Terrorism and Modern Literature, from Joseph Conrad to Ciaran Carson

Terrorism and Modern Literature, from Joseph Conrad to Ciaran Carson

Terrorism and Modern Literature, from Joseph Conrad to Ciaran Carson

Terrorism and Modern Literature, from Joseph Conrad to Ciaran Carson


Is the cultural impact of terrorism on the modern world shaped primarily through the media? Is terrorism's violence essentially symbolic? Looking at 100 years of terrorism in print - from Conrad on Anarchism in the 1880s to Seamus Heaney and Ciaran Carson on the 'Troubles' in the 1980s - Terrorism and Modern Literature offers a fresh perspective on terrorism's cultural aftermath. In this first extensive study of the phenomenon, Alex Houen explores the historical and political dimensions of writing terrorism in the modern world.


In the beginning was the word … terrorism. The various types
of fictionalization—representation by the media, political ma
nipulation, academic definitions, the imaginary archetype in
forming the thriller—find their genesis and nourishment in the
play with meaning and confusion of contexts inherent in the
word 'terrorism'.

Joseba Zulaika and William Douglass, Terror and Taboo

Figuring 11 September 2001

Words, fictionalization, plays with meaning—these are the last things that most people associated with the impact of the terrorist attacks in America on 11 September 2001. It was a day in which terrorism exploded into a sheer viscerality of fact: four planes hijacked by Islamic extremists had crashed into the World Trade Center, the Pentagon, and a field in Pennsylvania within a few hours of each other. Shortly after, both towers of the World Trade Center collapsed. The total casualties were immediately in the thousands; the world was suddenly being confronted with the most devastating act of terrorism in history. Television footage of the aftermath made the devastation all too apparent; images of the Trade Center towers collapsing, and of shocked and bloodied casualties, said it all. It was as if the media itself had gone into shock. Struggling to comprehend what had happened, news programmes around the world reverted to replaying endlessly the images of the planes smashing into the towers. It was more real than real; too real to be real. As one television critic commented a few days after the events: 'at the early stages, the vividly cinematic image of a plane flying into a skyscraper was still entirely comprehensible—if only in the context of a big picture, blow-thebudget, widescreen special effect made somehow, obscenely real'.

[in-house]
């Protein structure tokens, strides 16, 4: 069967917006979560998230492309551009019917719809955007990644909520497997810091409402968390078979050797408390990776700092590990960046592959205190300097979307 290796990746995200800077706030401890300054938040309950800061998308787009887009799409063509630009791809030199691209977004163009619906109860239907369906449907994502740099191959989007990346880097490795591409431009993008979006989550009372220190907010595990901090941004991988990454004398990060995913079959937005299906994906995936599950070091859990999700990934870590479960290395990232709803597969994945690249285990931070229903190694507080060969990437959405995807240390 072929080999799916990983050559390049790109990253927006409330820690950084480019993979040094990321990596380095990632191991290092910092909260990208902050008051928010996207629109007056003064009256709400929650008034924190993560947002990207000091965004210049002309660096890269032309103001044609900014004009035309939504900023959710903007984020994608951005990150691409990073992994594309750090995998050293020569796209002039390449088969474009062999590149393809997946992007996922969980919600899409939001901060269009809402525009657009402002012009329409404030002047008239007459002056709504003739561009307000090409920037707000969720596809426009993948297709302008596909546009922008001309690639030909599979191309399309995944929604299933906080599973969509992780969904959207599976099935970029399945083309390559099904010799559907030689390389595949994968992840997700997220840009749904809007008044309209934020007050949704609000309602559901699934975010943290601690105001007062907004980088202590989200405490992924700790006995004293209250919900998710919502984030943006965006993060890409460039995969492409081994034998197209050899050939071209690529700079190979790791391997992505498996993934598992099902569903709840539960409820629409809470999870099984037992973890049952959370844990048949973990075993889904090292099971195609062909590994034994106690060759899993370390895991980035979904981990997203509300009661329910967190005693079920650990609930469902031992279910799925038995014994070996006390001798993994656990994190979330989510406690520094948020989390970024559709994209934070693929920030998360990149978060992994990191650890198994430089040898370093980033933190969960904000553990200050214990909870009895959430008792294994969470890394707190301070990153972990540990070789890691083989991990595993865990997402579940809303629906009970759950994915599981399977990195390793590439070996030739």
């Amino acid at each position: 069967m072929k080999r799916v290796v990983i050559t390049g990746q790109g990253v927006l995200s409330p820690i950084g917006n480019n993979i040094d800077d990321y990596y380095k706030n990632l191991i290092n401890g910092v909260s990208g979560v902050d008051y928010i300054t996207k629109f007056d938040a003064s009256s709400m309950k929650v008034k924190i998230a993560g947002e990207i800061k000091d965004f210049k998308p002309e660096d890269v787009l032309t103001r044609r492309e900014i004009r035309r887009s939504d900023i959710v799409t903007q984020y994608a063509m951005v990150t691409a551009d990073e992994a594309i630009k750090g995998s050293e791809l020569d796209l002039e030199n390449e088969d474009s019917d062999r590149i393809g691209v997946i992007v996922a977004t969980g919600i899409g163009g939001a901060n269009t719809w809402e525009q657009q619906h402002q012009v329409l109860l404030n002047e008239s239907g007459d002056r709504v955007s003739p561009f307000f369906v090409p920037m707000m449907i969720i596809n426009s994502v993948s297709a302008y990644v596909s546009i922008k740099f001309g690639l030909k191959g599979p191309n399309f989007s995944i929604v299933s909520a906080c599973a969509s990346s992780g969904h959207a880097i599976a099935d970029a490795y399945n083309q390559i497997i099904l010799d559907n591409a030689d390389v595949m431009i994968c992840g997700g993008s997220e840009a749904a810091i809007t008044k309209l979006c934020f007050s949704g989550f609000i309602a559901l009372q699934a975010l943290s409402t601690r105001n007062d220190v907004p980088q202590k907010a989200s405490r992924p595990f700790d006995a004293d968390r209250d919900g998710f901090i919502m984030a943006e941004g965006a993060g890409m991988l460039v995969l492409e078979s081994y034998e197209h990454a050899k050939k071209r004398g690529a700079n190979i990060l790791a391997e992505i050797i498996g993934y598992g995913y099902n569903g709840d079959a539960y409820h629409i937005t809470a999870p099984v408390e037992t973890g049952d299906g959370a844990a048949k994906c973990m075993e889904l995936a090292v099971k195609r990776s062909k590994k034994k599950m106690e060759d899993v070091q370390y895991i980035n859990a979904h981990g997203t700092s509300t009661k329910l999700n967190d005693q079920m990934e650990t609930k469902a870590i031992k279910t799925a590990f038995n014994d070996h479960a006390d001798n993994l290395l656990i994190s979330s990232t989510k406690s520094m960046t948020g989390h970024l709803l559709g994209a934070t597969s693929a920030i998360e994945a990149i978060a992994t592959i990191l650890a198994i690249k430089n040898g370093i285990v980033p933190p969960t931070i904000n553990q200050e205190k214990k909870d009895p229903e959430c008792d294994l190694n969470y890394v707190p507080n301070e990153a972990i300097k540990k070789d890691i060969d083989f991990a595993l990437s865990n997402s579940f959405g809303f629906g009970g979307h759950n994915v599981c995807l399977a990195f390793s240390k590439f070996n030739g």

Joseba Zulaika and William Douglass, Terror and Taboo: The Follies, Fables, and Faces of
Terrorism (London: Routledge, 1996), 16, Zulaika's and Douglass's emphasis. Hereafter
cited as TT.

Kathryn Flett, 'Images that Mocked all Powers of Description', The Observer (16 Sep
tember 2001): 19.

Search by... Author
Show... All Results Primary Sources Peer-reviewed


An unknown error has occurred. Please click the button below to reload the page. If the problem persists, please try again in a little while.